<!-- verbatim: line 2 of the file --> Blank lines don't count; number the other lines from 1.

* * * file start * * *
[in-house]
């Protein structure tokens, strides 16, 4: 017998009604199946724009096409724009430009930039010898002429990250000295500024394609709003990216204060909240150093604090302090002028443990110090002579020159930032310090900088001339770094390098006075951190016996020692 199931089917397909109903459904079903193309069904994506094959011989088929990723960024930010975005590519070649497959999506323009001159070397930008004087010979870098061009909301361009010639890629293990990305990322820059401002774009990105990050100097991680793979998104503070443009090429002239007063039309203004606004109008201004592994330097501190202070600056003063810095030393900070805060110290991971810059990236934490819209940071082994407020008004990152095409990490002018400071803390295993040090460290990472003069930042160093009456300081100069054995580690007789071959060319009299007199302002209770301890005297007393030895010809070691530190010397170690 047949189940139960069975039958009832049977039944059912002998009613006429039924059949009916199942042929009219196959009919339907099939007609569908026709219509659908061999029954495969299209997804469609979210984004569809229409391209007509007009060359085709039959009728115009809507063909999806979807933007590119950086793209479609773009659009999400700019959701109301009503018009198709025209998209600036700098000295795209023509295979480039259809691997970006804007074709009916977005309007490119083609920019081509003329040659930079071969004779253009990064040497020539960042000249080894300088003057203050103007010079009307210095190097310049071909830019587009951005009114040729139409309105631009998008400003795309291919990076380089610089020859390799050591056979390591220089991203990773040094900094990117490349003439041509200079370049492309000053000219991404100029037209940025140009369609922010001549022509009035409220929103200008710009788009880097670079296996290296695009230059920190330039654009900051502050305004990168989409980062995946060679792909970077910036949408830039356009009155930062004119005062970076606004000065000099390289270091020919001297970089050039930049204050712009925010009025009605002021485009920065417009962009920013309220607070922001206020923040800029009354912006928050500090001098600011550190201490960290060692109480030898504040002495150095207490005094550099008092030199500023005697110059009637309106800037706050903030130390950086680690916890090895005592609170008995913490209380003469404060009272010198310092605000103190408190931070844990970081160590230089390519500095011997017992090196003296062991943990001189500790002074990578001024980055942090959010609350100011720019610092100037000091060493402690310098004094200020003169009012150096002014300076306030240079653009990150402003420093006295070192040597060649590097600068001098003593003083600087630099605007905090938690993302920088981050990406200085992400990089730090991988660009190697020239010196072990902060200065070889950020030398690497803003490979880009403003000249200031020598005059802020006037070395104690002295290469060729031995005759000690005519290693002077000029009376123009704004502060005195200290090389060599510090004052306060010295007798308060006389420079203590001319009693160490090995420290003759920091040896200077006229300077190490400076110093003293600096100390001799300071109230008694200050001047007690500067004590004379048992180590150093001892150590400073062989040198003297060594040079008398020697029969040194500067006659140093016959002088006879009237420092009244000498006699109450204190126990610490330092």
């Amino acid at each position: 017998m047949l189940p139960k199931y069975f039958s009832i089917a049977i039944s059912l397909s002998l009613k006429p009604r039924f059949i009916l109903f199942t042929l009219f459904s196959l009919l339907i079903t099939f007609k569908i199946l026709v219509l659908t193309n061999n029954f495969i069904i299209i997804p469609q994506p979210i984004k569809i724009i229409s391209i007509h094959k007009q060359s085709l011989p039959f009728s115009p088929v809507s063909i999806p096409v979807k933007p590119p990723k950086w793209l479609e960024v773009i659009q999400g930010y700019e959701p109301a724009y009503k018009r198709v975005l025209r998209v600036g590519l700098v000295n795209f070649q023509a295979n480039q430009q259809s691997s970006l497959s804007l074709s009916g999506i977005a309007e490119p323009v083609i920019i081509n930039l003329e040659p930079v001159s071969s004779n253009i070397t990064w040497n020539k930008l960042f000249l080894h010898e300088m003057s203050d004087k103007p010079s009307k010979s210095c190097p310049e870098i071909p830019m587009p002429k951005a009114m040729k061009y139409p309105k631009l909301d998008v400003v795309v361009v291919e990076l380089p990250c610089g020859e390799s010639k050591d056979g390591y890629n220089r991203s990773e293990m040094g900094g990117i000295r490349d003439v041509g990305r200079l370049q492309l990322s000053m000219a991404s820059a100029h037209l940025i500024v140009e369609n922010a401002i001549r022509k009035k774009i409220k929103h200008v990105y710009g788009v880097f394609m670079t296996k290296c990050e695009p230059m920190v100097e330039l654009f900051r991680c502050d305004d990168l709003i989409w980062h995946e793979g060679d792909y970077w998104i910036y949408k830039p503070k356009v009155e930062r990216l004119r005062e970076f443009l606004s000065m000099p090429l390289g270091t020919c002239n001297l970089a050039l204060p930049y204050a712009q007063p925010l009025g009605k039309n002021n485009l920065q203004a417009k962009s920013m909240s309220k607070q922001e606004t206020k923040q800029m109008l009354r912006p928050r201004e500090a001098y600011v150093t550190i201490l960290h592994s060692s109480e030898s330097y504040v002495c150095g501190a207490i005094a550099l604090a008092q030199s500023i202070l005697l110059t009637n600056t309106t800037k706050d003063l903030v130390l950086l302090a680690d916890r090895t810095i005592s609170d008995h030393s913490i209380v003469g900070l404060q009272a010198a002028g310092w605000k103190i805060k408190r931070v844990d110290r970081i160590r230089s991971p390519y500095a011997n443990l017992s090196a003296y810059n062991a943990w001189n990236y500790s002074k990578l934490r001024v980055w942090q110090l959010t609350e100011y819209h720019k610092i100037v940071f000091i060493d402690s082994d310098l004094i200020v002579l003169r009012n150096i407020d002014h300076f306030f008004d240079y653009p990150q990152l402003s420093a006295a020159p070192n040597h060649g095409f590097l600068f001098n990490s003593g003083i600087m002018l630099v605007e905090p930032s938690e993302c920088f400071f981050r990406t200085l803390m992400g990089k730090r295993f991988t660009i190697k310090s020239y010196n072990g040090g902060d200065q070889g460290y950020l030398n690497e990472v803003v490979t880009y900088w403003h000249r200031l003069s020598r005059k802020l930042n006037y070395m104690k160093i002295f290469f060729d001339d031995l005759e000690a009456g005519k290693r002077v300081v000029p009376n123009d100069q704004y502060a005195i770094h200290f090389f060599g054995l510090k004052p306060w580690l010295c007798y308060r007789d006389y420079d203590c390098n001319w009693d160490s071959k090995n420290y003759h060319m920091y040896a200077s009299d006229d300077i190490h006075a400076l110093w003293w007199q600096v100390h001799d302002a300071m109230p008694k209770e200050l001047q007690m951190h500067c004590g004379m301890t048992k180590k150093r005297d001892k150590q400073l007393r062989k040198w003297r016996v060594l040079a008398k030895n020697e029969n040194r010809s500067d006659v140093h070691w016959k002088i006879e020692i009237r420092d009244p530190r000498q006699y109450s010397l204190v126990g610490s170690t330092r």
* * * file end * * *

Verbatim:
């Protein structure tokens, strides 16, 4: 017998009604199946724009096409724009430009930039010898002429990250000295500024394609709003990216204060909240150093604090302090002028443990110090002579020159930032310090900088001339770094390098006075951190016996020692 199931089917397909109903459904079903193309069904994506094959011989088929990723960024930010975005590519070649497959999506323009001159070397930008004087010979870098061009909301361009010639890629293990990305990322820059401002774009990105990050100097991680793979998104503070443009090429002239007063039309203004606004109008201004592994330097501190202070600056003063810095030393900070805060110290991971810059990236934490819209940071082994407020008004990152095409990490002018400071803390295993040090460290990472003069930042160093009456300081100069054995580690007789071959060319009299007199302002209770301890005297007393030895010809070691530190010397170690 047949189940139960069975039958009832049977039944059912002998009613006429039924059949009916199942042929009219196959009919339907099939007609569908026709219509659908061999029954495969299209997804469609979210984004569809229409391209007509007009060359085709039959009728115009809507063909999806979807933007590119950086793209479609773009659009999400700019959701109301009503018009198709025209998209600036700098000295795209023509295979480039259809691997970006804007074709009916977005309007490119083609920019081509003329040659930079071969004779253009990064040497020539960042000249080894300088003057203050103007010079009307210095190097310049071909830019587009951005009114040729139409309105631009998008400003795309291919990076380089610089020859390799050591056979390591220089991203990773040094900094990117490349003439041509200079370049492309000053000219991404100029037209940025140009369609922010001549022509009035409220929103200008710009788009880097670079296996290296695009230059920190330039654009900051502050305004990168989409980062995946060679792909970077910036949408830039356009009155930062004119005062970076606004000065000099390289270091020919001297970089050039930049204050712009925010009025009605002021485009920065417009962009920013309220607070922001206020923040800029009354912006928050500090001098600011550190201490960290060692109480030898504040002495150095207490005094550099008092030199500023005697110059009637309106800037706050903030130390950086680690916890090895005592609170008995913490209380003469404060009272010198310092605000103190408190931070844990970081160590230089390519500095011997017992090196003296062991943990001189500790002074990578001024980055942090959010609350100011720019610092100037000091060493402690310098004094200020003169009012150096002014300076306030240079653009990150402003420093006295070192040597060649590097600068001098003593003083600087630099605007905090938690993302920088981050990406200085992400990089730090991988660009190697020239010196072990902060200065070889950020030398690497803003490979880009403003000249200031020598005059802020006037070395104690002295290469060729031995005759000690005519290693002077000029009376123009704004502060005195200290090389060599510090004052306060010295007798308060006389420079203590001319009693160490090995420290003759920091040896200077006229300077190490400076110093003293600096100390001799300071109230008694200050001047007690500067004590004379048992180590150093001892150590400073062989040198003297060594040079008398020697029969040194500067006659140093016959002088006879009237420092009244000498006699109450204190126990610490330092």